James Welling puts five questions to Stephen Shore
James Welling puts five questions to Stephen Shore
I came to photography in fits and starts. In the early 1970s, I was entranced by Minimal art. I was particularly interested in Carl Andres Quincy Book, published in 1973. Andre hired a photographer to take pictures of his hometown, Quincy, Massachusetts. The book records situations that are isomorphic with Andre’s work: piles of things, quarries, roads. Quincy Book is, above all, a sculptural view of the world, and it is an extraordinarily well-observed set of pictures. I began to think about Andre’s book in relation to the restaging of "New Topographics: Photographs of a Man-Altered Landscape," which opened at the Los Angeles County Museum of Art (LACMA) last month. Ed Ruschas work is cited as a touchstone for the photographers in the show. Fair enough. But for me, raised on the East Coast and looking intently at landscapes, Quincy resonated in ways Ruscha’s pieces did not.
When I saw Stephen Shore’s work for the first time — at the original "New Topographics: Photographs of a Man-Altered Landscape" show, in Los Angeles in 1975 — I was struck by his extreme sensitivity to place. This was something I’d been thinking about since studying Quincy Book. Viewing Stephen’s work pushed me over the edge. I bought a 4x5 camera and started making my own photographs in 1976. I didn’t meet Stephen until almost 20 years later, and I have seen him more and more frequently as he travels to the West Coast on various projects. — James Welling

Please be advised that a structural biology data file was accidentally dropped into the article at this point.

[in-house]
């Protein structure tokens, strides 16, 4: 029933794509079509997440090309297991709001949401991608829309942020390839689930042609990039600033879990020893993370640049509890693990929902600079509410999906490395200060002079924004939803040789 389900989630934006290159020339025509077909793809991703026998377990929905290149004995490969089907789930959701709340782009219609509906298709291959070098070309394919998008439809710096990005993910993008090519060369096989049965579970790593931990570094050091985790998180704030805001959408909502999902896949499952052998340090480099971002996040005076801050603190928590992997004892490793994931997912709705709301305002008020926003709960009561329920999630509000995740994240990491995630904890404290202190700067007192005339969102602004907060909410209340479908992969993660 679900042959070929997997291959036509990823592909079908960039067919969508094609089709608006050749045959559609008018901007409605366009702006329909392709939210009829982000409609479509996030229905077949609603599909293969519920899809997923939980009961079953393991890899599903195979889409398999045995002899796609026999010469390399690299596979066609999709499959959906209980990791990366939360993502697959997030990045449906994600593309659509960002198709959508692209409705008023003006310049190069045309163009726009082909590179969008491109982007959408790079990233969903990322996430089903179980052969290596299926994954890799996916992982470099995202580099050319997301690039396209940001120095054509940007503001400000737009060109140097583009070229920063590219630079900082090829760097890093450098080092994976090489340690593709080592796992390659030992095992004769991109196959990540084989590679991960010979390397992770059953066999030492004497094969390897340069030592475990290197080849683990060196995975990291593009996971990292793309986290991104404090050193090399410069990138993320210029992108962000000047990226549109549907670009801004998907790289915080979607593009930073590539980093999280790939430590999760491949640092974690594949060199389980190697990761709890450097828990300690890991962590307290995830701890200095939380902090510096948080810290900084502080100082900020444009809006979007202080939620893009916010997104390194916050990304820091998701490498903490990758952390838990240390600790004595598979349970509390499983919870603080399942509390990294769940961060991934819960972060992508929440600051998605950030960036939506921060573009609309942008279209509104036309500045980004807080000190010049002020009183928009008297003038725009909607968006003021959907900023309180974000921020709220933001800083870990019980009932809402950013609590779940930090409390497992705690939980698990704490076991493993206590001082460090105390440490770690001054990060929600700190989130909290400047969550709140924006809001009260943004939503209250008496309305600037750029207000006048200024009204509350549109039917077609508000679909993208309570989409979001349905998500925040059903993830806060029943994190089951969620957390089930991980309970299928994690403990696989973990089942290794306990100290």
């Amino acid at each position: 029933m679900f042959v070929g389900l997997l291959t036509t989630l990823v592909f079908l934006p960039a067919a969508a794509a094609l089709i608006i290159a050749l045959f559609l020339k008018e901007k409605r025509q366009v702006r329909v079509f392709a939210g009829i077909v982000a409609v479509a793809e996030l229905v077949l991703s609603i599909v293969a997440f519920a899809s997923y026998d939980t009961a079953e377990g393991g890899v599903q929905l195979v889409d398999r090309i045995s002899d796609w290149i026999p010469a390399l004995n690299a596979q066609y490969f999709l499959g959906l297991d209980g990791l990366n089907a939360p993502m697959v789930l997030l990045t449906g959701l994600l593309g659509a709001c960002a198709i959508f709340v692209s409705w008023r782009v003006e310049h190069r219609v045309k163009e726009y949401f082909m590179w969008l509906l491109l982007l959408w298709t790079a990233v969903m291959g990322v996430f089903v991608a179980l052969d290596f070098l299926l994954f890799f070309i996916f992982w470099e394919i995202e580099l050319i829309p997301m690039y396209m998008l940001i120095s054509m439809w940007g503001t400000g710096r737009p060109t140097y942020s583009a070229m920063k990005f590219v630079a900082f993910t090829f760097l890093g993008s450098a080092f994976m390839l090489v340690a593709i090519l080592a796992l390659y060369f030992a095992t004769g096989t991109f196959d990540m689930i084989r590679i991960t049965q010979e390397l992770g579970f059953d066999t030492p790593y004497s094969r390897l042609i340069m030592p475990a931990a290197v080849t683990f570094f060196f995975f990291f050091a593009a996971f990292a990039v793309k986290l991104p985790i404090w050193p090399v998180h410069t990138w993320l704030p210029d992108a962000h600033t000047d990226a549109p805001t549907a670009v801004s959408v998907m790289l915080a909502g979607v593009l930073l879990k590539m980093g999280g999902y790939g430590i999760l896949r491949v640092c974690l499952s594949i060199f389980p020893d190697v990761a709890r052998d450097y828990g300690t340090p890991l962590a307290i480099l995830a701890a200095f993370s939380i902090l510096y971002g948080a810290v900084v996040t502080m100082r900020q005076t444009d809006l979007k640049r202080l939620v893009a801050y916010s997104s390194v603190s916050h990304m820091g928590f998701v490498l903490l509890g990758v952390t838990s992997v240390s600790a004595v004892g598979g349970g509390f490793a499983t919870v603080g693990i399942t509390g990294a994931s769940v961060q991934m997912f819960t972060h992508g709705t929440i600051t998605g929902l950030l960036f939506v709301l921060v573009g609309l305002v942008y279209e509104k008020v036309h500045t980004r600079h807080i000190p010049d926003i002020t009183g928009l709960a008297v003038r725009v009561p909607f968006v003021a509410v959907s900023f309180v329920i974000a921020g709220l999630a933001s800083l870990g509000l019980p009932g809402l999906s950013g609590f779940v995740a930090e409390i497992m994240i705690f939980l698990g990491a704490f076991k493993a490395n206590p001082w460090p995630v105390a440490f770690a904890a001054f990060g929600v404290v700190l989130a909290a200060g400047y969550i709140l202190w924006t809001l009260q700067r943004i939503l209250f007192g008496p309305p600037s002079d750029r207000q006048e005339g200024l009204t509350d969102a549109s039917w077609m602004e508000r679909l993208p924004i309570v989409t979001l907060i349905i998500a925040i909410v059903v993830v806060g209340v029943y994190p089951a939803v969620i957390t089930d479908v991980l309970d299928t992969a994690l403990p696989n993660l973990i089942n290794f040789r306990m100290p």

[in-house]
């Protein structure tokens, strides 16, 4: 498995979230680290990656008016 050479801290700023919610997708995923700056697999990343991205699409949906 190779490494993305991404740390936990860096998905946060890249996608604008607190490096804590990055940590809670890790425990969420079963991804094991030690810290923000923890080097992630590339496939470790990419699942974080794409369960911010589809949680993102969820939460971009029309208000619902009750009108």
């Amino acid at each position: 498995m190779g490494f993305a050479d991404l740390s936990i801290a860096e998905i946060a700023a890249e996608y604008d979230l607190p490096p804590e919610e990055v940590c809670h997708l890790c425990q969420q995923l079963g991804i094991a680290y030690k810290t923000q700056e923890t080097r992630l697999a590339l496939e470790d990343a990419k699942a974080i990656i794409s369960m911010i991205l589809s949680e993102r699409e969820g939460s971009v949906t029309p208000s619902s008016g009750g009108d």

I’ve been working on some very artificially colored photographs using colored filters placed in front of my digital camera. When I make an ink-jet print of these images, I am always amazed that no matter how peculiar the ones I’ve combined are, I notice some of the same colors later in the day on the street or in a magazine. Colors that I would not normally be sensitive to, I am now cognizant of. This might be an obvious question, but when you see your prints, does it change how you look at everyday things later in the day or week or month?
Absolutely. That’s the short answer. Now for the long answer: I believe that mastering color materials and seeing in terms of a picture’s color space involve seeing as a particular combination of color film and paper sees. This is different from seeing the way our eyes see. It is akin to a person working in black-and-white actually seeing in black-and-white. Seeing the exact tonality of the film-and-paper combination means seeing the colors of the world and seeing light in a new way. When I first visited [the photographer William] Eggleston, in Memphis in 1973, he showed me slides of his work projected onto his living room wall. I realized that he chose to photograph in situations that produced images that looked great when taken in Kodachrome and projected on a wall. They didn’t all translate to dye transfer. Seeing this way is the result of the repeated process of seeing the world, taking a picture, and seeing the result, and doing this over and over again in different situations. This is where the experience you relate comes in. I feel lucky that I learned this at a time when there was only one 8x10 color negative film and one paper to print it on. Digital capture doesn’t provide the necessary limitation and makes learning to see this way more difficult.